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Rashi Goel

The next frontier of marketing: community flywheels

The next frontier of marketing: community flywheels
Reading Time: 7 minutes

59 23.07.2023

In an earlier article on community marketing, I shared a few examples of thriving communities and briefly introduced Kevin Kelly’s concept of 1,000 true fans.

Then and now, I am struck by the fact that community marketing remains a buzzword and has not become mainstream in its truest form.

That’s why, this deep dive into community marketing today.

I cover:

  1. Why communities are a must-have part of any future marketing plan
  2. The three different types of communities – Pools, Hub and Web – why Pools and Hub are not self-sustaining. But a Web community is.
  3. Successful Web Community examples

Four macro shifts are threatening marketing as we know it

  1. The war for consumer attention will intensify further. Consumers will become even more discerning about what content they will consume. More and more, they will block content that resembles brand speak.
  2. Consumers will care even less about brands. They will rely on recommendations and word of mouth.
  3. Rented space on social media algorithms will not only become more expensive, but brands will also become more vulnerable to sudden algorithm changes.
  4. The end of third-party cookies will make it more difficult to target the right consumer audiences.

That’s why even just to survive, brands will need to not only own their platforms but also their users’ data.

The solution? Forging direct relationships with users in the form of owned communities. But the community marketing flywheel is very different from traditional marketing.

Traditional vs Community marketing flywheels have very different start points, operating models and outcomes

Most marketing as we know it starts with a ‘push’ – we purchase attention by spending millions on television or social media. We also ‘purchase’ shoppers through discounts, hoping that some of them will return. Some do, others don’t. Over time, this gets us many many light users and the cycle begins again.

On the other hand, community marketing starts with a shared passion. This common ground earns the attention and trust of one person at a time. Passionate community members proactively share their experiences, deepen their own usage and also recruit more users into the tribe. This becomes a self-sustaining flywheel.

Push marketing vs. Community marketing flywheels involve very different mindsets and operating models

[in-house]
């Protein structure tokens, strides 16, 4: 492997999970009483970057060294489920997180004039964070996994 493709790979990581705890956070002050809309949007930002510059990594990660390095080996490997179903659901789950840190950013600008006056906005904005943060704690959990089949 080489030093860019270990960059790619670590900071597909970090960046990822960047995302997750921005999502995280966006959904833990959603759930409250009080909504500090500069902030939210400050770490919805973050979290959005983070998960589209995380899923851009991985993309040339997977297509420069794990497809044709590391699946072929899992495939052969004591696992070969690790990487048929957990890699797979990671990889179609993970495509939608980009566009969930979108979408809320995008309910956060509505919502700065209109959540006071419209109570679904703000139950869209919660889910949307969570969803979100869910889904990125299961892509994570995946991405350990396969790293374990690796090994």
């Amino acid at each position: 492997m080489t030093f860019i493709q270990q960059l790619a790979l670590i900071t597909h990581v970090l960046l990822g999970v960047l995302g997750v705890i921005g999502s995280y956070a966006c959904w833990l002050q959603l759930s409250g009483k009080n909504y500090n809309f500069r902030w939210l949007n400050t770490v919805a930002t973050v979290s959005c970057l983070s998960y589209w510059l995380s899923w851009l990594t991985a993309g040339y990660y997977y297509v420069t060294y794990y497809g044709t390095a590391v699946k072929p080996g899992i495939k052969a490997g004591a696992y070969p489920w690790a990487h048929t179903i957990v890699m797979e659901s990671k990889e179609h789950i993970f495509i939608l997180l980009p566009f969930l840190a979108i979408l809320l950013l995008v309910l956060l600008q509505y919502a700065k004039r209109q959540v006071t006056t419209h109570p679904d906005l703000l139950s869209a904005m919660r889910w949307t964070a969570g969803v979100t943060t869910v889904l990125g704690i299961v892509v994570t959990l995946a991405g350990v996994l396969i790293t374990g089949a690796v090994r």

Both models cannot succeed without differentiated products. However, in the case of community marketing, the product tends to also be experiential and high involvement – that’s why, the most famous examples of communities are products like Lego, Apple, Harley Davidson, Xbox, PlayStation etc.

The operating models are different. This chart from McKinsey shows that under the community marketing model, marketing expenditure shifts towards affiliate commissions, while the cost of sales reduces. Overall, the community model generates more EBITDA than a traditional model.

Illustrative P&L from McKinsey that shows community-based model generates higher EBITDA

So if over a period of time, a community-based model is more profitable, then what kind of community should a brand create?

Not all communities are the same.

Communities are of three types – Pools, Hub and Web.

Pools and Hub are generally not self-sustaining.

Let me explain.

Pools and Hub fade over time, Web communities self-sustain


Pool communities consist of members that share something in common but don’t connect with each other. These are audiences with common interests. For example, people who go to Cult.fit, those who watch Big Boss every night or those who like to drink tea at Chaayos on Friday evenings.

Most brands ‘rent’ Pool communities through interest-based targeting. Let’s take the example of Amazon. Amazon wanted to remind shoppers of their benefits like free delivery and discounts. So they identified 109 communities with 3.3 million members, that shared interests around lifestyle goods and online shopping.

These community members were paid to post videos and pictures of themselves checking out products on Amazon during their shopping journey. This led to 4857 UGC and 20K+ reactions.

#Amazoncheckkarlena campaign gave a spike to Amazon mentions briefly and then users moved to the next brand

This kind of activation creates a buzz when immediate consumer interest is needed. But at the end of the day, users know that this attention is rented.

When the money runs out, attention fades.


Hub communities are where members congregate around a loved central figure or brand. Their connection to the central figure is stronger than with each other. Swifties, Coke Vs Pepsi communities or followers of Chennai Super Kings are examples. If the central figure were to go away, the community would disassemble.